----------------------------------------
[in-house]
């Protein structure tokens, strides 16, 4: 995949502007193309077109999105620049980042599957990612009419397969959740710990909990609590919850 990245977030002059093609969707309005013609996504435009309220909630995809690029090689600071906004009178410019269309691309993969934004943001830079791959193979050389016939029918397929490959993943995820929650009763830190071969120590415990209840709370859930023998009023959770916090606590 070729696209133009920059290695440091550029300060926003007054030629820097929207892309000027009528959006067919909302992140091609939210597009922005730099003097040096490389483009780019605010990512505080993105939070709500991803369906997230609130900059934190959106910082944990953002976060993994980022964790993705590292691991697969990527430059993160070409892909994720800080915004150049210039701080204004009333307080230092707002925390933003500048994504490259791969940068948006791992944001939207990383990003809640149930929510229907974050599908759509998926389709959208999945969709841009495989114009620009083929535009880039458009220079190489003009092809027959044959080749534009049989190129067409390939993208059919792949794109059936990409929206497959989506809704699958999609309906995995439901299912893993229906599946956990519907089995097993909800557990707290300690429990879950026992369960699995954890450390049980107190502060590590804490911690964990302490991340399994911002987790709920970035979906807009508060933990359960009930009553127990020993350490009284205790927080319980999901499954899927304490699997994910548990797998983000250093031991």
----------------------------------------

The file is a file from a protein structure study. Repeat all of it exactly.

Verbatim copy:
[in-house]
């Protein structure tokens, strides 16, 4: 995949502007193309077109999105620049980042599957990612009419397969959740710990909990609590919850 990245977030002059093609969707309005013609996504435009309220909630995809690029090689600071906004009178410019269309691309993969934004943001830079791959193979050389016939029918397929490959993943995820929650009763830190071969120590415990209840709370859930023998009023959770916090606590 070729696209133009920059290695440091550029300060926003007054030629820097929207892309000027009528959006067919909302992140091609939210597009922005730099003097040096490389483009780019605010990512505080993105939070709500991803369906997230609130900059934190959106910082944990953002976060993994980022964790993705590292691991697969990527430059993160070409892909994720800080915004150049210039701080204004009333307080230092707002925390933003500048994504490259791969940068948006791992944001939207990383990003809640149930929510229907974050599908759509998926389709959208999945969709841009495989114009620009083929535009880039458009220079190489003009092809027959044959080749534009049989190129067409390939993208059919792949794109059936990409929206497959989506809704699958999609309906995995439901299912893993229906599946956990519907089995097993909800557990707290300690429990879950026992369960699995954890450390049980107190502060590590804490911690964990302490991340399994911002987790709920970035979906807009508060933990359960009930009553127990020993350490009284205790927080319980999901499954899927304490699997994910548990797998983000250093031991």